When you check in, or are check in you will be told thirty days, but it’s pretty much the standard twenty-eight days. The two day buffer is in case of bad weather. What they don’t tell you is just how away you are.
To say you are in the sticks would be a grand exaggeration.
Crickets chirping? Check.
So many trees and acres that running away is impossible? Check.
Instructors with large cowboy hats that move side to side when they walk? Check.
Lack of indoor plumbing? Check.
This place is for the addiction, but not the kind you associate with rehabilitation. No, this isn’t for alcohol, heroin, cocaine, pain pills, or opium. This program is to help people move out of New York City. For those unable to see a world outside, yet yearn for another way. Our here? This is where they come to be re-programmed the way pimps train hookers, only this time the idea is to take you off the corner, and not vice versa.
The first week you will spend most of your time outside where there is very little sound and at night, only darkness. For many, this is their first taste of what it is like surrounded by the night and fearful of the darkness. Here, there are no lights to run to, only deep breaths full of fresh air.
During the second week patience is the main topic. The understanding that a slice of pizza is not right around the corner, and the street vendors, they only exist in dreams. The twenty-four seven service you are accustomed to is no longer available. Much of the second week is spent waiting in line.
It’s during this phase you begin to shake from the withdrawal.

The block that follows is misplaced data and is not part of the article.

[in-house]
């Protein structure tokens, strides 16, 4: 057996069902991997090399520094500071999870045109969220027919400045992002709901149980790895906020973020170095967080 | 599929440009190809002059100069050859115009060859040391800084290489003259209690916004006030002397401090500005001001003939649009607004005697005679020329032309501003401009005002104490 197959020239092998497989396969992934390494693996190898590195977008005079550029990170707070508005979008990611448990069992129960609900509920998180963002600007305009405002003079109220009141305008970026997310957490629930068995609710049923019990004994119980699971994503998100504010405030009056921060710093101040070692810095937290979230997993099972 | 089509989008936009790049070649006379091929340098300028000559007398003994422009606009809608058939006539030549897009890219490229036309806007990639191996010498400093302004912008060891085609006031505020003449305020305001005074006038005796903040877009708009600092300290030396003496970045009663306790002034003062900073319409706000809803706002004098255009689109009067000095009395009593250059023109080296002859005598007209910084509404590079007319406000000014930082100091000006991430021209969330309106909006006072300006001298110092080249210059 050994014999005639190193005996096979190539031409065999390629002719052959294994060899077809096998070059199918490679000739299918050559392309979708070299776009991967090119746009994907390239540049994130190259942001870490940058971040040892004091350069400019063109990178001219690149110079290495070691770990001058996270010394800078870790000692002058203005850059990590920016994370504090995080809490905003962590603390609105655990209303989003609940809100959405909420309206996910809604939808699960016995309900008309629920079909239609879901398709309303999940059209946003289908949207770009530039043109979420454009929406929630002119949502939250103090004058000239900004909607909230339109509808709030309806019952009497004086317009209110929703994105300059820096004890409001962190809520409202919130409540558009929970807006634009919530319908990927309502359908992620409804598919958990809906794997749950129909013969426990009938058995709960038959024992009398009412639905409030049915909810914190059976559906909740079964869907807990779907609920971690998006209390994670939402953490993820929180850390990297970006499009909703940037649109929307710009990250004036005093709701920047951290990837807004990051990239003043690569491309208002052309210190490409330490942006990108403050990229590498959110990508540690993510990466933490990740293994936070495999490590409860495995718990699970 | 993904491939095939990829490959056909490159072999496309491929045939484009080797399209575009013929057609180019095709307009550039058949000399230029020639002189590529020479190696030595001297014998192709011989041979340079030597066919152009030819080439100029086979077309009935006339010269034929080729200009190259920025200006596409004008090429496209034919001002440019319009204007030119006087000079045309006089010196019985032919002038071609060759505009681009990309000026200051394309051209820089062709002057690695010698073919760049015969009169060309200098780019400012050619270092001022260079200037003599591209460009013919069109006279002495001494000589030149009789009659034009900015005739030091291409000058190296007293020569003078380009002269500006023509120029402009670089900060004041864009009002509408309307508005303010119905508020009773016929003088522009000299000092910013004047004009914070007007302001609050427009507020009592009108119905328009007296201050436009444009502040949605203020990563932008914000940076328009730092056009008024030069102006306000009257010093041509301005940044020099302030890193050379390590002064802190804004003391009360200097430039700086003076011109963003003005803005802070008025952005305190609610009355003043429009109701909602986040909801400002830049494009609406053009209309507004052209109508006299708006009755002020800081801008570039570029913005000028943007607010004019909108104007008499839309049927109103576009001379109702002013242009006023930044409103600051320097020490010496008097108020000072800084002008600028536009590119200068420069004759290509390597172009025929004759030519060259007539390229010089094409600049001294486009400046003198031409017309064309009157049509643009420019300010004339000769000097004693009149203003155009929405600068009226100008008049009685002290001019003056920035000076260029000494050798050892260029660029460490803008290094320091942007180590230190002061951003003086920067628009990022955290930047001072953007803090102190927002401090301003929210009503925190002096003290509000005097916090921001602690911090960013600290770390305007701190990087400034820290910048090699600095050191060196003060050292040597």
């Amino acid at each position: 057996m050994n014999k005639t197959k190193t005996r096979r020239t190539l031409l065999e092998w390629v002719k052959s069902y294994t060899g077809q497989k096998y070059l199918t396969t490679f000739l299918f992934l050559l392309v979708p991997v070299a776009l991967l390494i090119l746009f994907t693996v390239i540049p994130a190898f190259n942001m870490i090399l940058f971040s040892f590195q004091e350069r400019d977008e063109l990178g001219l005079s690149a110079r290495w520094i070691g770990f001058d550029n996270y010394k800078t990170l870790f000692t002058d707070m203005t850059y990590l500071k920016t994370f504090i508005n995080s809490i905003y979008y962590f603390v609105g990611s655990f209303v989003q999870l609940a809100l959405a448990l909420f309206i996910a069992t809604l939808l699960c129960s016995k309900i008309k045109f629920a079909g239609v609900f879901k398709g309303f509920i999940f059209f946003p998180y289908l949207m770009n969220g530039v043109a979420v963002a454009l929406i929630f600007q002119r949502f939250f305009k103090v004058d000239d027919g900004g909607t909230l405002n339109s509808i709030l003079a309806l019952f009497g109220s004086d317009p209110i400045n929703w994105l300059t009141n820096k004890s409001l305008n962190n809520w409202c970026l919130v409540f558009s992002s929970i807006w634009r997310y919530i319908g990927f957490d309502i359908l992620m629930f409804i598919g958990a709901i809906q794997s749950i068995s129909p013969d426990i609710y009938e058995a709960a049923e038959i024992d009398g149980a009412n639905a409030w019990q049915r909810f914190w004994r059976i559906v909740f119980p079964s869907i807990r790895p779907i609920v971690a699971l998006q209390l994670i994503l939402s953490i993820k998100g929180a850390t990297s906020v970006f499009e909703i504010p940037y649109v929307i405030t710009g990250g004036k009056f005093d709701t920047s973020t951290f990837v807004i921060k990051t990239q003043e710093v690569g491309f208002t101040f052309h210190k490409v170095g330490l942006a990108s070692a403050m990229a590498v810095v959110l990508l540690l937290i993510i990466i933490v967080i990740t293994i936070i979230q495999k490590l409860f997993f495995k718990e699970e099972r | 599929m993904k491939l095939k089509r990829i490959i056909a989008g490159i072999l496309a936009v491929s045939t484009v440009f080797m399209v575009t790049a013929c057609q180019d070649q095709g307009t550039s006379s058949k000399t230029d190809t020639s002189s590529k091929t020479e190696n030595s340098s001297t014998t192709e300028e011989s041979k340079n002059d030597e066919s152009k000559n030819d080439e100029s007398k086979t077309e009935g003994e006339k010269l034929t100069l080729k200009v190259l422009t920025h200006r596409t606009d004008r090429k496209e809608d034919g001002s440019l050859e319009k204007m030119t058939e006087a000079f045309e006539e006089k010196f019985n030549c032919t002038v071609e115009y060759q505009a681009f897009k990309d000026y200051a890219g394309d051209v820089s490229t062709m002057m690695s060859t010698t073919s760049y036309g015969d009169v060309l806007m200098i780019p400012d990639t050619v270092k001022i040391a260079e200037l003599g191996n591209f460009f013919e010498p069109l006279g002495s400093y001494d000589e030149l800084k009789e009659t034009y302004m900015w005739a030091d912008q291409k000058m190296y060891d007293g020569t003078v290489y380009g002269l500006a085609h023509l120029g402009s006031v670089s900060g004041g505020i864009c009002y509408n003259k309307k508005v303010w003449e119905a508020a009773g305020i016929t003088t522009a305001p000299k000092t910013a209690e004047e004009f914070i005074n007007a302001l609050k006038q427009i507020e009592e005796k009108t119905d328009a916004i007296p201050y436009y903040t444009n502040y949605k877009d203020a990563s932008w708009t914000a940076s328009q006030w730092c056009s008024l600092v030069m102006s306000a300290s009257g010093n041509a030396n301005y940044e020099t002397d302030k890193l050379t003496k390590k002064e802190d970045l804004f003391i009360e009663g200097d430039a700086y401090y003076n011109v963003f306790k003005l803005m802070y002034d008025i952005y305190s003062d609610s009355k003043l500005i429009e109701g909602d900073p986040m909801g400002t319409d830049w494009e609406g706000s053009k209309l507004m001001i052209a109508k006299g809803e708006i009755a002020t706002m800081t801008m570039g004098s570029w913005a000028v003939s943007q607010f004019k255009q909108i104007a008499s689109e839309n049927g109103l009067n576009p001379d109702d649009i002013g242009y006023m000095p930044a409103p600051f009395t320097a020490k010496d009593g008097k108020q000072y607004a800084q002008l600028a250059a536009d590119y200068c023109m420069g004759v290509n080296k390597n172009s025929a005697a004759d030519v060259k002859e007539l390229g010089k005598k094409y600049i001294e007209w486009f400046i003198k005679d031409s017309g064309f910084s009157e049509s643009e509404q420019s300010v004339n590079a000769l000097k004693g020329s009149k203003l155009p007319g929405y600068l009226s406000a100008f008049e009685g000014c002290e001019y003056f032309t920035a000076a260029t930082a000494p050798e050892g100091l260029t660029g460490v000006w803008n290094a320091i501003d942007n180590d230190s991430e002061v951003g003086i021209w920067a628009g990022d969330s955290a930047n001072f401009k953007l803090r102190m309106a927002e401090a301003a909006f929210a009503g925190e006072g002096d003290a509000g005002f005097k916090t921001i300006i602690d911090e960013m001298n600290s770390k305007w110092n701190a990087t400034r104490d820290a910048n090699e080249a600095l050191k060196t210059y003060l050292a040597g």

Feelings discussed? Check.
After two weeks group discussions begin. No profanity is allowed. Open talks about reliance on readily available taxis and mass transit lead to more intimate meetings focused on casual sex and ease of scoring drugs. This is not necessarily the most productive week, but it’s good for everyone to talk about these items.
The fourth week is used for transition. How to look for an apartment in places with low vacancy, day care vocabularies, and how to carry on long discussions regarding the weather are all covered topics during this time.
Looks like rain? Check.
Do you remember how many times you shoveled the driveway last year? Check.
Hunting jackets worn as everyday coats for warmth? Check.
Graduation for this program is a somber time. Not because the classes and learning are coming to an end, but because the success rate is so low. The fact is it’s easier to take the heroin out of the addict than take the city from an addict.
David S. Grant is the author of BLOOD: The New Red. For more information go to http://www.silverthought.com/blood/ Follow David on Twitter: @david_s_grant